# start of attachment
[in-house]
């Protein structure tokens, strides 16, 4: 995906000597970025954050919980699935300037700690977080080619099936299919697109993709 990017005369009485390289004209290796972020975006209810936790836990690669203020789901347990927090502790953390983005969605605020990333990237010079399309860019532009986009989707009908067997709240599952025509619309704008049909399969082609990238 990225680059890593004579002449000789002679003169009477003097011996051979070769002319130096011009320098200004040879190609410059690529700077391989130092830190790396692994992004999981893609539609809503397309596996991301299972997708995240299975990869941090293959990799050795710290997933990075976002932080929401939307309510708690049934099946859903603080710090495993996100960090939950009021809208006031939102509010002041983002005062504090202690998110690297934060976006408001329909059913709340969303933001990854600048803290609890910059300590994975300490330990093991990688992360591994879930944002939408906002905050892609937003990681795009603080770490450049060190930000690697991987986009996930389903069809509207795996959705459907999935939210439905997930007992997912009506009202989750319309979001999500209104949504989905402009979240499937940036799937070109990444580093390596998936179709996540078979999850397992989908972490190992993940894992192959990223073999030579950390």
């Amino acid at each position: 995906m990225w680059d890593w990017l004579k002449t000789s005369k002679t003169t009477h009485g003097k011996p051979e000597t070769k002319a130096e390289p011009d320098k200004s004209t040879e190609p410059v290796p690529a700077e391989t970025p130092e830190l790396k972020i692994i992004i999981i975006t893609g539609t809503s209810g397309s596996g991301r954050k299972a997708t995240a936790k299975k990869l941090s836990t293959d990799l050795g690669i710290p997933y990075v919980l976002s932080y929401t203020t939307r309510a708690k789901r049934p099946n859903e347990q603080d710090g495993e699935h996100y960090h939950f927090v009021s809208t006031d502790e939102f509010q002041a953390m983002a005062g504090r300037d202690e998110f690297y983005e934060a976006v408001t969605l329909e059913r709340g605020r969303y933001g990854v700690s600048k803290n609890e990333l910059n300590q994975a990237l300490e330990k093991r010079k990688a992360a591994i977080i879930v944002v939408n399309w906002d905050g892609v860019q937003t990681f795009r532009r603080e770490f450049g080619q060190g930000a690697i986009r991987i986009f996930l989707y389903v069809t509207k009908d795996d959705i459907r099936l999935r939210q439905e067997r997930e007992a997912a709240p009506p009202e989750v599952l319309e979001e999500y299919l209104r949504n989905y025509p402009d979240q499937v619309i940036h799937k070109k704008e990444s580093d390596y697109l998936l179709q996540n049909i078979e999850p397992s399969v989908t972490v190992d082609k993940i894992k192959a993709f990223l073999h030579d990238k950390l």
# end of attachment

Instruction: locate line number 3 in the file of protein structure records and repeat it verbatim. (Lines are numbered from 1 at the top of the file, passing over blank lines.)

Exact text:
């Amino acid at each position: 995906m990225w680059d890593w990017l004579k002449t000789s005369k002679t003169t009477h009485g003097k011996p051979e000597t070769k002319a130096e390289p011009d320098k200004s004209t040879e190609p410059v290796p690529a700077e391989t970025p130092e830190l790396k972020i692994i992004i999981i975006t893609g539609t809503s209810g397309s596996g991301r954050k299972a997708t995240a936790k299975k990869l941090s836990t293959d990799l050795g690669i710290p997933y990075v919980l976002s932080y929401t203020t939307r309510a708690k789901r049934p099946n859903e347990q603080d710090g495993e699935h996100y960090h939950f927090v009021s809208t006031d502790e939102f509010q002041a953390m983002a005062g504090r300037d202690e998110f690297y983005e934060a976006v408001t969605l329909e059913r709340g605020r969303y933001g990854v700690s600048k803290n609890e990333l910059n300590q994975a990237l300490e330990k093991r010079k990688a992360a591994i977080i879930v944002v939408n399309w906002d905050g892609v860019q937003t990681f795009r532009r603080e770490f450049g080619q060190g930000a690697i986009r991987i986009f996930l989707y389903v069809t509207k009908d795996d959705i459907r099936l999935r939210q439905e067997r997930e007992a997912a709240p009506p009202e989750v599952l319309e979001e999500y299919l209104r949504n989905y025509p402009d979240q499937v619309i940036h799937k070109k704008e990444s580093d390596y697109l998936l179709q996540n049909i078979e999850p397992s399969v989908t972490v190992d082609k993940i894992k192959a993709f990223l073999h030579d990238k950390l």